What Is Liquid Chlorophyll—and Is It Healthy? Here's What a Dietitian Says

·3 min read

The latest TikTok trend to go viral, in the vein of that famous feta pasta and delectable hot cocoa bombs, is liquid chlorophyll drops. They've even been selling out online. But with dubious at best claims to aid in digestion, clear skin, increase energy levels, and ease weight loss, we tapped a professional to dig into the popular topic. Andrea Mathis, M.A., RDN, LD is an Alabama-based registered dietitian and nutritionist. She approaches achieving optimal health by incorporating healthier eating habits into her lifestyle and making eating fun with her blogs, Beautiful Eats & Things, and Little Eats & Things.

Mathis first explained that chlorophyll, which should sound familiar from 7th grade science class, is the pigment responsible for making plants green and healthy. "It also contains vitamins, antioxidants, and other properties that can benefit your overall health" the RD said. "You can get a natural source of chlorophyll from a variety of green veggies, particularly spinach, arugula, parsley, and green beans—those foods contain the highest amount of chlorophyll."

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Many TikTok users and creators are ingesting chlorophyll by adding drops, sometimes 15 each day, to water. Some even add a squeeze of citrus juice to help make the concoction more palatable.

However, it's important to note that there is no recommended amount of chlorophyll human beings are supposed to ingest per day, because there is very little research about this topic. Mathis instead recommends eating green vegetables every day to help achieve optimal health.

There are several other ways to get in a serving of chlorophyll instead of relying on liquid chlorophyll. "One cup of raw spinach will provide you with 24 mg of chlorophyll and ½ cup of parsley will provide you with 19 mg. When you consume green veggies, you're also getting a great source of vitamins, minerals, and fiber, which is a better option than the liquid chlorophyll", shared Mathis.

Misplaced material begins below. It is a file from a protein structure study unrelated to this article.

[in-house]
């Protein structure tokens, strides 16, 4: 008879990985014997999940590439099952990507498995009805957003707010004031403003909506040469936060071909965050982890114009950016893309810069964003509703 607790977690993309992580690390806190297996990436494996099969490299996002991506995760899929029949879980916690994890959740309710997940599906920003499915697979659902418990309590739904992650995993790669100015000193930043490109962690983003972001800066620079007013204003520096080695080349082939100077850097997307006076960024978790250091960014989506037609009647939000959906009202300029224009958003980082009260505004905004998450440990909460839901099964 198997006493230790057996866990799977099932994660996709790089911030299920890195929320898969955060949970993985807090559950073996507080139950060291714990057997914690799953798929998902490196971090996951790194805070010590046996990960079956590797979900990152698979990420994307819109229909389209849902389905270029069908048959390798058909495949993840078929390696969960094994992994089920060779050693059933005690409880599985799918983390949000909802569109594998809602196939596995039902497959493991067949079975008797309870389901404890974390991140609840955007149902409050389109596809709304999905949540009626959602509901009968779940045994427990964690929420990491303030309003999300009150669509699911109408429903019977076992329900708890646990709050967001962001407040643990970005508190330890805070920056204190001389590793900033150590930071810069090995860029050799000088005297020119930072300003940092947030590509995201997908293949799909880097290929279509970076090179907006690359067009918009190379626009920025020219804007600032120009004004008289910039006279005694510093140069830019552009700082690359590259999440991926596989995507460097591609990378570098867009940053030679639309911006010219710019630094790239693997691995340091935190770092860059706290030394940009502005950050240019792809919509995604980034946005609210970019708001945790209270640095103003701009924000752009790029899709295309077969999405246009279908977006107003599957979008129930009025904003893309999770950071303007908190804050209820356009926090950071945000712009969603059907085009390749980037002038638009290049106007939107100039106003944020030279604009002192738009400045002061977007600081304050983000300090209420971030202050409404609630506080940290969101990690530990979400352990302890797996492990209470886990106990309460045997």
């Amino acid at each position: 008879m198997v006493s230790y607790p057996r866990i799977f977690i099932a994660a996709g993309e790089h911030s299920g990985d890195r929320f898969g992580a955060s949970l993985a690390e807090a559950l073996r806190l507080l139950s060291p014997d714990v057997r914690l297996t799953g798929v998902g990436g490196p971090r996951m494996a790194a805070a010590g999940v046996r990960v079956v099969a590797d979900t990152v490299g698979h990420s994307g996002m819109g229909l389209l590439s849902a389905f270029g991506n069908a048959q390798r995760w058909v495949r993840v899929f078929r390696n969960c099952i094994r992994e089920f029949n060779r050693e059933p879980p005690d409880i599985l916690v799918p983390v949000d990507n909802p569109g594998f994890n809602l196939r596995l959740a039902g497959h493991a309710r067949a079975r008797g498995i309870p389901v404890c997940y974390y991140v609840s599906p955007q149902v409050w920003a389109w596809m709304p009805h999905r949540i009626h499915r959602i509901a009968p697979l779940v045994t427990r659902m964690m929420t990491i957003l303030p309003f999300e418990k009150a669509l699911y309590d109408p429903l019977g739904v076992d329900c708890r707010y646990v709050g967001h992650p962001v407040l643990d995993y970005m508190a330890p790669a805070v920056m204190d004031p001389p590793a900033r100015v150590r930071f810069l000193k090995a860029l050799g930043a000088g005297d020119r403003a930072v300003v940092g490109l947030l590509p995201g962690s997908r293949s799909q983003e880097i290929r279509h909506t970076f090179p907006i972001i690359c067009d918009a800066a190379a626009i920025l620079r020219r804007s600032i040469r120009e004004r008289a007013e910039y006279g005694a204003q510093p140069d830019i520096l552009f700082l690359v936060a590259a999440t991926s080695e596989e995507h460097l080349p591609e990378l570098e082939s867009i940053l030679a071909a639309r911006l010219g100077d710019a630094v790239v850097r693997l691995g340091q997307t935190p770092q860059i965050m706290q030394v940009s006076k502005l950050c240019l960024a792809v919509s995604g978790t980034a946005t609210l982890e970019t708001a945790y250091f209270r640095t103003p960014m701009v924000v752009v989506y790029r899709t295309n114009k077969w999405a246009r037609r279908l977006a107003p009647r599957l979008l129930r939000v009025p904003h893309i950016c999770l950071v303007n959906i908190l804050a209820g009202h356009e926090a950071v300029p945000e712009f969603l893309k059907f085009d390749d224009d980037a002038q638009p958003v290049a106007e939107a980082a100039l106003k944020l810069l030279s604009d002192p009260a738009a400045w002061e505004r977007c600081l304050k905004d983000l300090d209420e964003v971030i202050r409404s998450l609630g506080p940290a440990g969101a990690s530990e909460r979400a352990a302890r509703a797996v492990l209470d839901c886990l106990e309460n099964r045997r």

Before you run to the specialty store to stock up on chlorophyll drops, think about trends with a more critical lens. Mathis expanded, stating that"Most trends on social media gain popularity because they are being promoted by celebrities, which makes most people want to try it for themselves. As a Registered Dietitian, I support getting a serving of chlorophyll by consuming green veggies because you will receive more nutritional benefits. There is not enough research to determine if liquid chlorophyll is the preferred and recommended source at this time."

However, the pro counseled, "currently, liquid chlorophyll hasn't been shown to have any harmful effects and can provide a variety of benefits, such as decreased inflammation and increased energy. These benefits can be obtained by consuming a serving of green veggies as well."

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She continued, "More research is needed to determine more extensive health benefits, but some studies have shown that chlorophyll may help to reduce inflammation."

So overall, those electric green drops of purported goodness aren't harming and may actually help in some ways. Just be sure to properly evaluate all social media health trends with a seasoned and licensed professional.